In a post that is completely different from my normal content, I would like to tell you something of his story here today, but rather than use my words, I’ll do so by translating a couple of pieces that were published in the Sankei Shinbun on February 18th 2013, adding in a couple of comments for clarification here and there (I will also add a personal section at the end). The article also reached the top of news topics on that day. Of course, because I want to respect the privacy of his family, I wont go into too many extra details.

Please note that I did get his parents permission to publish this English translation online.

I hope you can find something inspiring in his story.


(Front page of the Sankei Shinbun, February 18th 2013)

A life dedicated to children with terminal illness: School lessons while hospitalised

The high school boy who fought to establish a system to allow hospitalised children take normal school classes while himself battling ill health passed away – Osaka prefectural Otemae high school 3rd year student, Kubota Suzunosuke (18).

Although still very sick with a Ewing’s sarcoma (a type of bone cancer) he managed to sit the (very tough) national university exams.

Right up until he took his last breathe on January 30th (2013) he would give the thumbs up to the people around his bed (friends, family, hospital staff) and say “ganbaru” (“Ill do my best”). Right until the end he never gave up on his dream of going to university.
(text by Takahashi Mayuko)

A maignant Ewing’s sarcoma tumour is said to affect 4 people in every million. His cancer symptoms first appeared when he was a 2nd year junior high school student (about 14yrs old). After repeatedly undergoing painful medical treatment, even to the extent of having some bones removed, he even managed to defeat two relapses (all in all, he spent 10 months in hospital).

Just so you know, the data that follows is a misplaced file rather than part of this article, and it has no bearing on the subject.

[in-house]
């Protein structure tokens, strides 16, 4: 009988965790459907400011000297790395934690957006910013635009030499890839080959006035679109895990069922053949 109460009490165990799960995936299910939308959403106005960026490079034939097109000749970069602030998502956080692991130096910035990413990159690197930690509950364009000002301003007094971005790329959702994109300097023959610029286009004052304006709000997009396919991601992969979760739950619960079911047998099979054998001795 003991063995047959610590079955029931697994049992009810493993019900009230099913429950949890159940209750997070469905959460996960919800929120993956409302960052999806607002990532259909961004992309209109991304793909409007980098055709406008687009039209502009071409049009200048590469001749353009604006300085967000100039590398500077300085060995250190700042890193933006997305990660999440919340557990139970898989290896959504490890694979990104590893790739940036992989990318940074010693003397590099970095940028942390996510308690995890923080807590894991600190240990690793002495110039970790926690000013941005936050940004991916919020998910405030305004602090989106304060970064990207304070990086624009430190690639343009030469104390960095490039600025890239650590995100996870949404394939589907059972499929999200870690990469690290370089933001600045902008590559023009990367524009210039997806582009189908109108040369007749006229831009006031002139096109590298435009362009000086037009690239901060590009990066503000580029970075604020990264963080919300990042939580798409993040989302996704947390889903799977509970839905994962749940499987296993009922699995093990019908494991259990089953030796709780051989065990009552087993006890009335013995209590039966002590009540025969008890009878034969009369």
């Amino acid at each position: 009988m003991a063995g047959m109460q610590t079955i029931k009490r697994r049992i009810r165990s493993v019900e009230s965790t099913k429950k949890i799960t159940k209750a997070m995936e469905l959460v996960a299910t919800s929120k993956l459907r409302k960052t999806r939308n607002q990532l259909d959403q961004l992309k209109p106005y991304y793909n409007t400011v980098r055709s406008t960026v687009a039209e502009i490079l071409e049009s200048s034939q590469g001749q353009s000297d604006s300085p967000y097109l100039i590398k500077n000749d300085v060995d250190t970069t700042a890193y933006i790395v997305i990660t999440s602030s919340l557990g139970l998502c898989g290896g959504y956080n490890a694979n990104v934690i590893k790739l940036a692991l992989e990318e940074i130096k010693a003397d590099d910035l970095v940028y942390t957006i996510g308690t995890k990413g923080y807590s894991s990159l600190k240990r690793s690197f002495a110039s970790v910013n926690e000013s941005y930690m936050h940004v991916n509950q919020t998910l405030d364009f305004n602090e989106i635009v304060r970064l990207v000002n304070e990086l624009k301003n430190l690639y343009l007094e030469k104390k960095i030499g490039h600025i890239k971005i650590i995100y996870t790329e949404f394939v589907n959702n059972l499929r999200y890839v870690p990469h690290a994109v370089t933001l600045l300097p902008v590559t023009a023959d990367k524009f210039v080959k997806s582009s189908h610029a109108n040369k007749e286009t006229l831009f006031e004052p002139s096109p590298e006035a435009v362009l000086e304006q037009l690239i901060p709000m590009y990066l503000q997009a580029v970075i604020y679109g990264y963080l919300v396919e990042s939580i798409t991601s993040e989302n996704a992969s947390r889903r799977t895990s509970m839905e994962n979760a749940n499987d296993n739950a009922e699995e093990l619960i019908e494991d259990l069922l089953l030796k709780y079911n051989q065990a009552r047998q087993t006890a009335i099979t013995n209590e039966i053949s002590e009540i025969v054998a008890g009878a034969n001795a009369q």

Kubota said that the science classes he took while hopitalised at that time were “something I will never forget” (i.e. the classes were indespinsible to him). This type of system (taking school lessons while hospitalised) didn’t exist for high school students, so he – based on his experience at junior high school and worrying about falling behind in his study – sent a request in January 2012 to Osaka City to establish such a system. The reply from Osaka major Hashimoto Toru was “If the government cant even assist you alone, then what’s the government for anyway?”

In April of the same year (3 months after the original email) Osaka prefecture created a new system where they would dispatch temp-teachers to teach hospitalised high school students. Including Kubota, about 8 students have thus far used the service.

The following month, in May 2012, another malignant tumour was found, and he was given between 3 months and 1/2 a year to live.

In November he said “I want to do something for people that are going to be hospitalised in the future, or for people who will undero even more painful experiences than me” and he started petitioning for medical aid/help for children who are afflicted with unknown illnesses (in Japan, if you have an unknown disease, or something not thought of as important by the country, you will recieve no governmental aid).